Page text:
Tennessee (Tennessee, United States) (search for this): chapter 10
cky and Missouri, and all of northern and middle Tennessee were lost to the Confederates, and the mocapital, and told the people that henceforth Tennessee was to become the battle-field in which her es that the Nationals would push on toward East Tennessee, and it was for the purpose of confrontingestore the National banner to the Capitol of Tennessee. The Capitol of the State of Tennessee isState of Tennessee is one of the finest of its kind in the United States. It is in the center of four acres of ground inhe flight of the Governor and Legislature of Tennessee from the State capital, and the virtual dissam below. They found the whole Kentucky and Tennessee shore for fifteen miles lined with heavy guntoward Alabama and Mississippi, by way of Middle Tennessee and the Tennessee River, which we shall cparallel with the Mississippi, between Southwestern Tennessee and New Orleans, would be seized by Naing down, the strongholds of rebellion in Middle Tennessee and Western Kentucky, the National troops[1 more...]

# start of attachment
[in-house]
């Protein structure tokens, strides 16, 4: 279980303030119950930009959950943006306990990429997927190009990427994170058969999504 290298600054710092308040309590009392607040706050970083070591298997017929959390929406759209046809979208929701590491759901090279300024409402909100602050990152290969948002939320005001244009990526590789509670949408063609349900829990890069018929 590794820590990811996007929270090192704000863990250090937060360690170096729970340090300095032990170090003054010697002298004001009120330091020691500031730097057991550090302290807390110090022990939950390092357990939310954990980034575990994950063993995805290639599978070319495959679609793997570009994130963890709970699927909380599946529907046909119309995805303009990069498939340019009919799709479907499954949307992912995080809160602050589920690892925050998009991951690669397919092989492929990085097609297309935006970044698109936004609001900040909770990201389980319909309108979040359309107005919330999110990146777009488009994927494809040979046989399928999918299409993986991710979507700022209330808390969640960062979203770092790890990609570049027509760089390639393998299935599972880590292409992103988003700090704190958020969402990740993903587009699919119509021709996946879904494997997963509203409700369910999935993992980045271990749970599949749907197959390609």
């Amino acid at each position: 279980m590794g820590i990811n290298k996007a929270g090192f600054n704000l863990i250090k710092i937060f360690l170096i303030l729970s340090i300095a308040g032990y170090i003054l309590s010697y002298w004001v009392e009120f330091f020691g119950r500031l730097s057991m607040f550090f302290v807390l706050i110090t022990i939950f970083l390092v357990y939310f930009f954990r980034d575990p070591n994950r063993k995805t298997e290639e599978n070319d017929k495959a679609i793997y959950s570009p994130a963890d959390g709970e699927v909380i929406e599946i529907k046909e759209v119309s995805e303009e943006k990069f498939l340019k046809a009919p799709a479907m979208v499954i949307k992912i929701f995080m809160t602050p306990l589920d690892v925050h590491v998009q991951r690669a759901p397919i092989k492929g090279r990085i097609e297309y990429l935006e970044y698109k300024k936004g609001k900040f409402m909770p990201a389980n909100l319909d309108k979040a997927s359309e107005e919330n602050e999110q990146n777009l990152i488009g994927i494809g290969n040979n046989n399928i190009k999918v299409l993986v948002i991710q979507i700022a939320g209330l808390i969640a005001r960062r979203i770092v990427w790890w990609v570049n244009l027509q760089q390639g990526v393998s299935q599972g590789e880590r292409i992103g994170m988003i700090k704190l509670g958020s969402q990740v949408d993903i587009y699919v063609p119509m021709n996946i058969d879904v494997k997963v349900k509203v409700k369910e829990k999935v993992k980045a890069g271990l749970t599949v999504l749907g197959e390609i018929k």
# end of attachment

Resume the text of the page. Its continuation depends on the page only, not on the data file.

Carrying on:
Cherokee, Ala. (Alabama, United States) (search for this): chapter 10
nted Jan. 29. commander of the Trans-Mississippi Department; He had come from Richmond with instructions from Davis to stop the march of the National troops southward. also by General Albert Pike, See page 475, volume I. at the head of a considerable body of half-civilized Indians, making the whole Confederate force, including large 1 numbers of Arkansas compulsory recruits, about twenty-five thousand a strong. Arkansas, Louisiana, and Texas troops under McCulloch, 18,000 Choctaw, Cherokee, Chickasaw, and other Indians, with two white regiments under Pike, about 4,000; and Missouri troops under Price, about 8,000. These were in and near Boston Mountains at the beginning of March. Van Dorn, the senior officer, was in chief command, and he was rallying the whole Confederate army in that quarter, to drive Curtis back into Missouri. The forces of the latter, of all arms, did not at that time exceed eleven thousand men, with forty-nine pieces of artillery, including a mountain h